When I was a much younger gunsmith, aluminum and aluminum alloys were seldom used in the better quality, higher grade firearms. There was widespread prejudice among most gun people against the use of any metal other than standard chrome-moly steel. Generally, aluminum was used only in the cheaper firearms. Often incorrectly identified as pot metal, aluminum was often used only for noncritical parts such as trigger guards or buttplates.
Well, a lot has changed since then. The public has come to appreciate the many virtues of aluminum. Not only can parts like receivers be made significantly lighter with aluminum, you never have to worry about rust, the nemesis of all chrome-moly steel guns. Then there is the cost factor. Aluminum can be cast and machined for a lot less than steel, and this means lower cost for the manufacturer and less expensive guns for the public.
While this is all good, aluminum does have problems. It’s softer than steel and can be damaged more easily. In the past, aluminum has been anodized, which is an electroplated surface finish or coating. This was not a process that could normally be done by the neighborhood gunsmith. In fact, for many years there was no generally accepted and available way of refinishing aluminum parts.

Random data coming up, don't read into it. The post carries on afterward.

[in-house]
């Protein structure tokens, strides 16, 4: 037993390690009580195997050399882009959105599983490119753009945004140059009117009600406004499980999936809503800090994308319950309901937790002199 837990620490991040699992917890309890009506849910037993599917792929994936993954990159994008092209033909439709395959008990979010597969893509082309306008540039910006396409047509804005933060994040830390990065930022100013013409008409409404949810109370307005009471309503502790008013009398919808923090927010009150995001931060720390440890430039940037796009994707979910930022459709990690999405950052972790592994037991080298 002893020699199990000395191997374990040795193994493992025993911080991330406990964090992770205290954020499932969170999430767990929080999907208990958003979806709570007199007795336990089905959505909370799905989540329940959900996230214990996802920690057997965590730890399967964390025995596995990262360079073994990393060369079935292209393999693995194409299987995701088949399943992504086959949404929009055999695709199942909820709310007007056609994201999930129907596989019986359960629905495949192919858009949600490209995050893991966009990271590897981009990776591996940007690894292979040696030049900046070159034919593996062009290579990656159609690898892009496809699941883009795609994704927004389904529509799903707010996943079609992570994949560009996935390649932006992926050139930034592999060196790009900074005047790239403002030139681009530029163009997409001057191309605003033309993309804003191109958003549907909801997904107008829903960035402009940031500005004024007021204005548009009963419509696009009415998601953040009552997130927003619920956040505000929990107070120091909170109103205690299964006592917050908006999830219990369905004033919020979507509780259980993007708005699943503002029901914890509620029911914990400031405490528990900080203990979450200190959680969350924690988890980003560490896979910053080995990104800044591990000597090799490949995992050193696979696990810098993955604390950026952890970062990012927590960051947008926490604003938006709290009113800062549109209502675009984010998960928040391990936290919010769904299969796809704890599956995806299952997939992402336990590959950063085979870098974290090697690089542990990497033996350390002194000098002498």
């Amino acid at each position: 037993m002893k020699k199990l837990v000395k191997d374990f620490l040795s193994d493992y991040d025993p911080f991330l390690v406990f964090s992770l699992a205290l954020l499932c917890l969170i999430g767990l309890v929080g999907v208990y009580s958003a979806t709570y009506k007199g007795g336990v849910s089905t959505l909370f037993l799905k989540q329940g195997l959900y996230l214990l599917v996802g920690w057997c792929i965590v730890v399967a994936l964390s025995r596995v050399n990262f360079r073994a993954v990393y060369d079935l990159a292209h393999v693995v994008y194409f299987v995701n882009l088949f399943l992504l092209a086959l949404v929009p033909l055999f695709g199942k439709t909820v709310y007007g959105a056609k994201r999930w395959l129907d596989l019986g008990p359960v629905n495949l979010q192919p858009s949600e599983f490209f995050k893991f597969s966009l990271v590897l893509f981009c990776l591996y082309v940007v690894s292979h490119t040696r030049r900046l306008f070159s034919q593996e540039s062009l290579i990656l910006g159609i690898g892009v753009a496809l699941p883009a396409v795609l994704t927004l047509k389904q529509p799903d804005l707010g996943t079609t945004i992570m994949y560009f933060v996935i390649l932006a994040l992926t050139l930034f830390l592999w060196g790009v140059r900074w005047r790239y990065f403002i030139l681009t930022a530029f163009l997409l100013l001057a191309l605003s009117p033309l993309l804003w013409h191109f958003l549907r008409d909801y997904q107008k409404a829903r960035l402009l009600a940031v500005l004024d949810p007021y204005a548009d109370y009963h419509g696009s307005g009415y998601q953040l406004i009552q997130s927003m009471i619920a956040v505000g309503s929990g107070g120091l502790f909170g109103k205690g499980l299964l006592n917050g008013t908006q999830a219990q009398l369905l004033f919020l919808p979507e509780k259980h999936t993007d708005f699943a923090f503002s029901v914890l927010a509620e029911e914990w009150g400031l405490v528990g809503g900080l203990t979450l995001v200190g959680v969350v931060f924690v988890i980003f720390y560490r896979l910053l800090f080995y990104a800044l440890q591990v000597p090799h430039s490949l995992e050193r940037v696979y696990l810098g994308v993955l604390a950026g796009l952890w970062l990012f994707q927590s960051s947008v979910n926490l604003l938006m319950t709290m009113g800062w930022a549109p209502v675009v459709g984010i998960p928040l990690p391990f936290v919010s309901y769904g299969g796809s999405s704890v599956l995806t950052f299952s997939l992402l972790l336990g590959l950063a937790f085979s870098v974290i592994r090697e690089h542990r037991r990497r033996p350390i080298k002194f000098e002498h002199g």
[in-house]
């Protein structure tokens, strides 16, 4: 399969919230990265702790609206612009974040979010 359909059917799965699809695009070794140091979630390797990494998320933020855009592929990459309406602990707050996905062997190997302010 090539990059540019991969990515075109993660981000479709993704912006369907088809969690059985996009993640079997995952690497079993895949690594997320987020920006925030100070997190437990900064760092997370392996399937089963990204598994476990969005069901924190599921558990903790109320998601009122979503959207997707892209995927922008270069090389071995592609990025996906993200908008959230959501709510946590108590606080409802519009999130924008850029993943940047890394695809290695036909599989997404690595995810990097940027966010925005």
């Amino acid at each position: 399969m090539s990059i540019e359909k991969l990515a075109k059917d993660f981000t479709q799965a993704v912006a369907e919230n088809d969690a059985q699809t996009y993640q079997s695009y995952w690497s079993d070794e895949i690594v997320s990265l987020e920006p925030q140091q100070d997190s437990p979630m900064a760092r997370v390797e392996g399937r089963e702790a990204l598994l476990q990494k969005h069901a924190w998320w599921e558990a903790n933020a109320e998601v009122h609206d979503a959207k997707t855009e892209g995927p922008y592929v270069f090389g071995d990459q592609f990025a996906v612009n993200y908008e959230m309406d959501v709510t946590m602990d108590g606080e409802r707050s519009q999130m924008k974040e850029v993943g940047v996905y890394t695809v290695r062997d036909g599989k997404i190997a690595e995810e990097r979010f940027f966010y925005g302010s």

I remember the first aluminum gun I was asked to refinish. It was a Marlin Model 99 .22 semiautomatic rifle, and it belonged to a farmer who raised a lot of produce for sale to grocery stores in my area. He kept the rifle in his pickup and used it frequently to dispatch rabbits and the other critters that literally ate into his profits. The rifle had seen a lot of use and was in really sad shape. However, it functioned flawlessly, and he liked it.
He wanted it blued. I explained that I could blue the steel barrel, but I couldn’t blue the receiver because it was aluminum. In fact, blueing salts would dissolve the receiver! He thought for a bit and then said he would settle for anything that would make it look better.